Second marriages: pre-nuptial and post-nuptial agreements

By Sally Wagley, Maine elder law and estate attorney

Some clients who marry later in life do not think, before the wedding, about the usefulness of a prenuptial agreement. In the flush of romance, these clients may not have their minds on practical matters, such as ensuring that their assets will remain separate should they divorce and ensuring that children from previous marriages will inherit.

After the wedding, when things calm down, these clients may turn their attention to these sobering issues. They may, at that point, wish they had executed a prenuptial agreement. Is it too late for these clients to execute an agreement of this kind?

No, it is not too late for these clients. Post-nuptial agreements under which each member of the couple agrees to forego certain spousal rights in the event of divorce or upon death. In this situation, each one will need to see advice from his/her own lawyer, as a single lawyer would face a conflict of interest in representing them both. Also, each one has to make full disclosure to the other of all financial assets that each has, so that there are no secrets between them in this regard.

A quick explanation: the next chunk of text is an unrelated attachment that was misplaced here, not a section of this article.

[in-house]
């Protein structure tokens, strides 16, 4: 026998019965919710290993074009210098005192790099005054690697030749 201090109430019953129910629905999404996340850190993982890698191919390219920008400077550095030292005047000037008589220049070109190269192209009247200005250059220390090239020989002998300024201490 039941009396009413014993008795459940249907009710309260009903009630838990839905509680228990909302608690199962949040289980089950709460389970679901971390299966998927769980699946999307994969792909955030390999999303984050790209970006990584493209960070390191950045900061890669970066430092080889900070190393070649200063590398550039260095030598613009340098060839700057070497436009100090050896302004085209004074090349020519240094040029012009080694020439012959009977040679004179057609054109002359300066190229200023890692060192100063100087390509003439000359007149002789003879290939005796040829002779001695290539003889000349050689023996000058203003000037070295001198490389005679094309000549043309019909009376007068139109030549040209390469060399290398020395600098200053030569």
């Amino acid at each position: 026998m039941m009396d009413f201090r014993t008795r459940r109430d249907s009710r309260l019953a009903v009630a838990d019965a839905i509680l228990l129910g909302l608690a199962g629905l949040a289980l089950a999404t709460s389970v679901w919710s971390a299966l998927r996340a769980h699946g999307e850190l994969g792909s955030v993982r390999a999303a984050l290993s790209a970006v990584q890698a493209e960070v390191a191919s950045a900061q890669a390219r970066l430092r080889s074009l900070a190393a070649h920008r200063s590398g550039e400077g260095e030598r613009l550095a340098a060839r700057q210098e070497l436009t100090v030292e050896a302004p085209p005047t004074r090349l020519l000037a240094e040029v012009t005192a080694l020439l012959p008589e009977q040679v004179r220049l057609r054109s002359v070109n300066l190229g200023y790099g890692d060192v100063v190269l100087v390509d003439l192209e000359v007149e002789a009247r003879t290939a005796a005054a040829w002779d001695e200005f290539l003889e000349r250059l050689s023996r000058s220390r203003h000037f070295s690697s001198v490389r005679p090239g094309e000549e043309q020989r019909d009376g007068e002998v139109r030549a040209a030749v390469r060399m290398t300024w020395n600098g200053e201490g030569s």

Second marriages: the “elective share,” your spouse’s right to part of your estate when you die.

The law in Maine is such that, absent an agreement to the contrary, a married person cannot disinherit his or her surviving spouse. The law gives the surviving spouse the right to go to court to demand that he or she receive at least one-third of the deceased’s “augmented estate.” The determination of the amount that the surviving spouse can receive takes into account not only the assets in the deceased spouse’s name but also some of the surviving spouse’s assets.

We have many clients who marry later in life, sometimes for the second time. Each spouse has accumulated assets separately and may have children from a previous marriage. One or both spouses may wish to favor his or her own children in the will, choosing not to leave anything to the surviving spouse or perhaps to leave only a modest amount. For those clients who die without being aware or without addressing the “elective share” issue, the deceased’s children may be in for an unpleasant surprise, should the surviving spouse choose to seek more from the estate than what was left to him or her in the deceased’s will.

Clients who are either planning to marry or who are already married, who wish to agree that neither will file for the elective share against the other’s estate can put this in writing in a prenuptial or postnuptial agreement.